But a new organization formed by the Vermont independent to continue his political revolution across the country may be venturing into uncharted legal territory, according to campaign finance experts.
The group, called “Our Revolution,” will support progressive policy proposals and politicians across the country. According to its website, the group is operating as a 501(c)(4) organization, a tax status that will allow it to accept unlimited contributions without having to reveal its donors.
But its activities could be limited by campaign regulations because of its ties to Sanders, resulting in a highly unusual -- if not unprecedented -- political arrangement, according to Paul Ryan, the deputy executive director of the nonprofit Campaign Legal Center.
“This definitely raises, in my experience, novel campaign finance issues,” Ryan said in an interview.
For example, Organizing for Action, a group spun off from President Obama’s presidential campaigns, was created using the same 501(c)(4) nonprofit designation as Sanders' new organization. That group, which has advanced Obama's political agenda, has repeatedly distanced itself from electoral politics.
“This race is very important for Our Revolution because if we can win this tough fight in Florida, it will send a clear message about the power of our grassroots movement that will send shockwaves through the political and media establishments,” Sanders wrote in a fundraising email.
Sanders tangled with Wasserman Schultz during the Democratic presidential primary, accusing the party's national committee of preferring Clinton for the nomination. Wasserman Schultz stepped down from her party post during the party convention in July after a leak of thousands of Democratic National Committee emails, several of which appeared to show that some staff had grown aggravated by Sanders' campaign, at some points even floating ideas about ways to undermine his candidacy.
Our Revolution's connection to a federal officeholder could require the group to disclose its donors and cap the amount of money it can accept from contributors under the McCain-Feingold campaign finance law, Ryan said.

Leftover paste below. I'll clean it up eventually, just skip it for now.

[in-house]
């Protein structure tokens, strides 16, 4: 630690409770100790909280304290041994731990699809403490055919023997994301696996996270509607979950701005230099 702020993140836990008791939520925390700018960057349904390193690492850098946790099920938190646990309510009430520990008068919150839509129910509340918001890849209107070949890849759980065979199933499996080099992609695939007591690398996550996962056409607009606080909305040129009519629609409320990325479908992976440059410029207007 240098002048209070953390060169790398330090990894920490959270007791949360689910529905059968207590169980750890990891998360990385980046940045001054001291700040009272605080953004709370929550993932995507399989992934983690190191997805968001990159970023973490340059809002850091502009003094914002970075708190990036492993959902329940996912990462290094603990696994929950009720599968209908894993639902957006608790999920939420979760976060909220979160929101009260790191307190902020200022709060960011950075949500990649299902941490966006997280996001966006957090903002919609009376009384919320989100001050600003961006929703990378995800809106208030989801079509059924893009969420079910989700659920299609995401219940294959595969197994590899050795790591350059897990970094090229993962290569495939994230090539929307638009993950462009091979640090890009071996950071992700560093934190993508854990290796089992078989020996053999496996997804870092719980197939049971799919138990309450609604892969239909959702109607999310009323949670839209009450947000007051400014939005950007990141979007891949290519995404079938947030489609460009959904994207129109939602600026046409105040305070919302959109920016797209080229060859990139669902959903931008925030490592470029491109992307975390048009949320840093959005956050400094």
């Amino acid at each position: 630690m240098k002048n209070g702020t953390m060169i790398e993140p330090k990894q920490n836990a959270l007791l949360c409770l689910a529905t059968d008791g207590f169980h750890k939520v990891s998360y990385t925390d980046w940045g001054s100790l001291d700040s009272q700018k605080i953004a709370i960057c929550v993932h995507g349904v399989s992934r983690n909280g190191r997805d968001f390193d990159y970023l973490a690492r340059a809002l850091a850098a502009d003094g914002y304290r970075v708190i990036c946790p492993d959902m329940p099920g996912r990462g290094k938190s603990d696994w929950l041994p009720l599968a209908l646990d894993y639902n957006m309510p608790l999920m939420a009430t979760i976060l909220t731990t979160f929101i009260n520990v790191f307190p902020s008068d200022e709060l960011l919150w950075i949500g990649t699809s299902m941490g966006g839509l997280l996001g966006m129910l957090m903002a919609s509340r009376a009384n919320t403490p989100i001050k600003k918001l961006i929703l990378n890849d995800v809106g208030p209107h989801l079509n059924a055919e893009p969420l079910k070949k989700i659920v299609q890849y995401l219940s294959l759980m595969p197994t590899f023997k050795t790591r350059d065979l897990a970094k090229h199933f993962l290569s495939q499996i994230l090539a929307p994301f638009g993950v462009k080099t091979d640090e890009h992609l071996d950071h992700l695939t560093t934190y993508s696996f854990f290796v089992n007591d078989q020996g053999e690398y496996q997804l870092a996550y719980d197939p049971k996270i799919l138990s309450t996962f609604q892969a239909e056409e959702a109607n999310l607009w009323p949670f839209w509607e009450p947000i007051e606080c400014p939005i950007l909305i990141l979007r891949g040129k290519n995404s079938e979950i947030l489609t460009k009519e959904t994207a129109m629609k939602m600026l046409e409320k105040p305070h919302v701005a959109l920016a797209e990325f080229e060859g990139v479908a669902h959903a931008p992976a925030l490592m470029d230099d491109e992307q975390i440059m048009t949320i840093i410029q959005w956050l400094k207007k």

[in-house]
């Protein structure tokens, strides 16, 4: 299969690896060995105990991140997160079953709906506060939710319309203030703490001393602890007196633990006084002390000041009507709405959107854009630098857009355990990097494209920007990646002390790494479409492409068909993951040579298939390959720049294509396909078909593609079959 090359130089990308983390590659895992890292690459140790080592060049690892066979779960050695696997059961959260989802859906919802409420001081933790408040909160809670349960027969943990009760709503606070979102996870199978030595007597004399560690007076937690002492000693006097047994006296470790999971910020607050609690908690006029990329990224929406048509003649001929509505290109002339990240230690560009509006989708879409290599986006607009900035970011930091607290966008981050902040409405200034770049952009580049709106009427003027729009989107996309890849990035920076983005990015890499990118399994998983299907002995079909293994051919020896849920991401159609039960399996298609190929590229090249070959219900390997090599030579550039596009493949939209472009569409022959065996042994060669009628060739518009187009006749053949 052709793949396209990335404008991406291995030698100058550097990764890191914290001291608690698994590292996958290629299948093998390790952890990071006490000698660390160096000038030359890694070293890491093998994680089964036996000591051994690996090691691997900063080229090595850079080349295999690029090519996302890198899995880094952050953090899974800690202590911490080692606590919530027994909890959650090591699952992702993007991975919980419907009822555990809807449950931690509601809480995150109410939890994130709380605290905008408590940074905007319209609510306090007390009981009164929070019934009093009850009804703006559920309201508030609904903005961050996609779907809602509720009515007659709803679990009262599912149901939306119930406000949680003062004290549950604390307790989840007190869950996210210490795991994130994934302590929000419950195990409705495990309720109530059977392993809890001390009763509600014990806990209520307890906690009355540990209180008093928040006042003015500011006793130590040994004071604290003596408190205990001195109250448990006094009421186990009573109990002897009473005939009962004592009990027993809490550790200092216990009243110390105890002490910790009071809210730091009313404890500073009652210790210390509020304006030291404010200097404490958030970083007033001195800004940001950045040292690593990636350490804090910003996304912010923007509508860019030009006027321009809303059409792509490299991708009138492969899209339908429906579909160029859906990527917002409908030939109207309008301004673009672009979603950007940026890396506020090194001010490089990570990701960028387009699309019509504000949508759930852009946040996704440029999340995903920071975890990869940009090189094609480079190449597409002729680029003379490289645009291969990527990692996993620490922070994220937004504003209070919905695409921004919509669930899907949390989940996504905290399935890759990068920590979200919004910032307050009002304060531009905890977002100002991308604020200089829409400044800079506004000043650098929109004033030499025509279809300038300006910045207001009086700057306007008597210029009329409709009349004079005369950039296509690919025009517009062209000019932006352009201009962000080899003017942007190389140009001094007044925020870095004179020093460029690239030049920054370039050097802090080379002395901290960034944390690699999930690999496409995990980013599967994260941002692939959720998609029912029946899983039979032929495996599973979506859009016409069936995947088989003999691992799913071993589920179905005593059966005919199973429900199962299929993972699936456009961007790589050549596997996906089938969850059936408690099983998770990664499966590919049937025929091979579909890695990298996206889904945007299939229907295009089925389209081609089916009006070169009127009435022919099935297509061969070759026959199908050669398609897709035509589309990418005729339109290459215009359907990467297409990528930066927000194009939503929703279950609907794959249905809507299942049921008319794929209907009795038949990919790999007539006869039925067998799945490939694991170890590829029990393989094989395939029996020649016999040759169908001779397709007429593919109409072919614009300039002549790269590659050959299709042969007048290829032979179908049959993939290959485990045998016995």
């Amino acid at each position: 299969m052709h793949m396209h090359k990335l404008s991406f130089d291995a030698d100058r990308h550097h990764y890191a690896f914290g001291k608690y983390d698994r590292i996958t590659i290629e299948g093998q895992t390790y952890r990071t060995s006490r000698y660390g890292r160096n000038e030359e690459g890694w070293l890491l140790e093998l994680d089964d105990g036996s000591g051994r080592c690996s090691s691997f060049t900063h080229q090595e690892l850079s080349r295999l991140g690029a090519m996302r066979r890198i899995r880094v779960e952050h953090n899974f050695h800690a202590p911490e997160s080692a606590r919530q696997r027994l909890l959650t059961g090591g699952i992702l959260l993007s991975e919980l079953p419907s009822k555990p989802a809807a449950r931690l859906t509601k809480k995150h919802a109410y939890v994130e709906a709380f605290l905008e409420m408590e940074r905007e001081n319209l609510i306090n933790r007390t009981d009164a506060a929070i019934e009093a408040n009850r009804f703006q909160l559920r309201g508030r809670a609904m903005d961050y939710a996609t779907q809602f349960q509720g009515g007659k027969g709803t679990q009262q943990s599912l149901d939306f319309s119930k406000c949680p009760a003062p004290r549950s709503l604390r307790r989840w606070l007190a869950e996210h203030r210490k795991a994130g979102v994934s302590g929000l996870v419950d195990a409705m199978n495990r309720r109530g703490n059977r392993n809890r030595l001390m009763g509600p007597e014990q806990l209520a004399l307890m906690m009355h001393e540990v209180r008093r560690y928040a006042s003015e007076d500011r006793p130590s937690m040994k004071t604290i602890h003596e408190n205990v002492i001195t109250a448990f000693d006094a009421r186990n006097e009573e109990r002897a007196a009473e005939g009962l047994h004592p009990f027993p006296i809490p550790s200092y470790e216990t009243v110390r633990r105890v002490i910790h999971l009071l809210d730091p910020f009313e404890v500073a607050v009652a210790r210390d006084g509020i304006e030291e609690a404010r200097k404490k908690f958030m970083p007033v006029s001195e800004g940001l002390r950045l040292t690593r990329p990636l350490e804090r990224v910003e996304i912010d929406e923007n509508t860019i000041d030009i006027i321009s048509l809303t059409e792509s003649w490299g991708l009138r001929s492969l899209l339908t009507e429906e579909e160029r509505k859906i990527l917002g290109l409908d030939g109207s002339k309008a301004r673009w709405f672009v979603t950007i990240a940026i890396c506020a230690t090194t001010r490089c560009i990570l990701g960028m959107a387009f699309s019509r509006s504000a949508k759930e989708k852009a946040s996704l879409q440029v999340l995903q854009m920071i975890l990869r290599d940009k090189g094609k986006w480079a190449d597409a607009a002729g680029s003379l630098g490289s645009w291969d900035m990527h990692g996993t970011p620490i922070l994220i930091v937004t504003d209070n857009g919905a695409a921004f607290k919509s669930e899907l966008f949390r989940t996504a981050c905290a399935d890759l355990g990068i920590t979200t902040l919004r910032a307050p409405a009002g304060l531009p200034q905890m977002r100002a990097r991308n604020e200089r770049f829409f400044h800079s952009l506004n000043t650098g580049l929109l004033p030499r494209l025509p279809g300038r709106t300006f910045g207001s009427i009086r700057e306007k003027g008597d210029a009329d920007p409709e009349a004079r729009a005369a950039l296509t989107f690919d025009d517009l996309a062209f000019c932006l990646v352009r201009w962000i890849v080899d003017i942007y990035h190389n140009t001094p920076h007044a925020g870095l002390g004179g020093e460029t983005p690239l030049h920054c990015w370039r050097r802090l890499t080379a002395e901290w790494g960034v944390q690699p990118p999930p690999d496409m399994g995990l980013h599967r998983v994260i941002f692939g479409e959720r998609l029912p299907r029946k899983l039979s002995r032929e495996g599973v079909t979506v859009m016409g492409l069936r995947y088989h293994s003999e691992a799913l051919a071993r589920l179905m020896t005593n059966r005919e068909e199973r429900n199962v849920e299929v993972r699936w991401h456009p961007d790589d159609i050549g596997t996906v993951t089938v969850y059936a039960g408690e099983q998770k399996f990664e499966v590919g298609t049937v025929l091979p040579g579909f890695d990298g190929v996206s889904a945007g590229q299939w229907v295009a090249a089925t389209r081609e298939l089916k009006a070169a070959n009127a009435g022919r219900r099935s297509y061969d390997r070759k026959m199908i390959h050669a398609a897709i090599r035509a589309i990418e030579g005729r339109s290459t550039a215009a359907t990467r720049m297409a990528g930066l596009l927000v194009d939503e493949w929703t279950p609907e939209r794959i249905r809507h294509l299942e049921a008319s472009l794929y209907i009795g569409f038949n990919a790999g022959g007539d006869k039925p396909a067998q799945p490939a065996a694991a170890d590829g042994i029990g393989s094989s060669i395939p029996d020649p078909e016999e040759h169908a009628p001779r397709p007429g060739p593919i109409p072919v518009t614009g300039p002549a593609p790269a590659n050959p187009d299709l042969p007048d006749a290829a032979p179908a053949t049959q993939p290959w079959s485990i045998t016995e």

“It’s a bit unusual,” Kenneth Gross, a partner at Skadden, Arps, Slate, Meagher & Flom who runs the firm’s political law practice, said of Sanders’ new organization. “I’ve not seen something constructed like this before. That doesn’t mean it’s impermissible.”
Gross, who said organizations typically pursue 501(c)(4) status to avoid disclosing their donors, said officials would have to review Our Revolution’s activities throughout the year to determine any violations.
“There’s lag time in any examination of its activities,” he said. “It’s not unusual for a 501(c)(4) to engage in partisan activities before the election, and then they can even it out with nonpartisan activity after the election.”
A representative for Sanders and Our Revolution did not immediately respond to questions about whether the group plans to reveal its donors and cap contributions. Sources close to Sanders have said that the former presidential candidate wanted to keep as many options as possible open to him in the future.
Aides to the senator said he was interested in finding a way to use his hard-earned and active email list to support down-ticket candidates this cycle, but also wanted a place to educate and mentor supporters who may be inspired to run for office down the road. In addition, he has expressed interested in backing campaigns for specific issues like opposition to the Trans Pacfic Partnership trade deal, or hydraulic fracking.
The FEC does not investigate potential campaign finance law violations unless a complaint is filed against a particular group. The commission, which is led by a six-member panel, often deadlocks along party lines when reviewing allegations.
ABC's Adam Kelsey and MaryAlice Parks contributed to this report.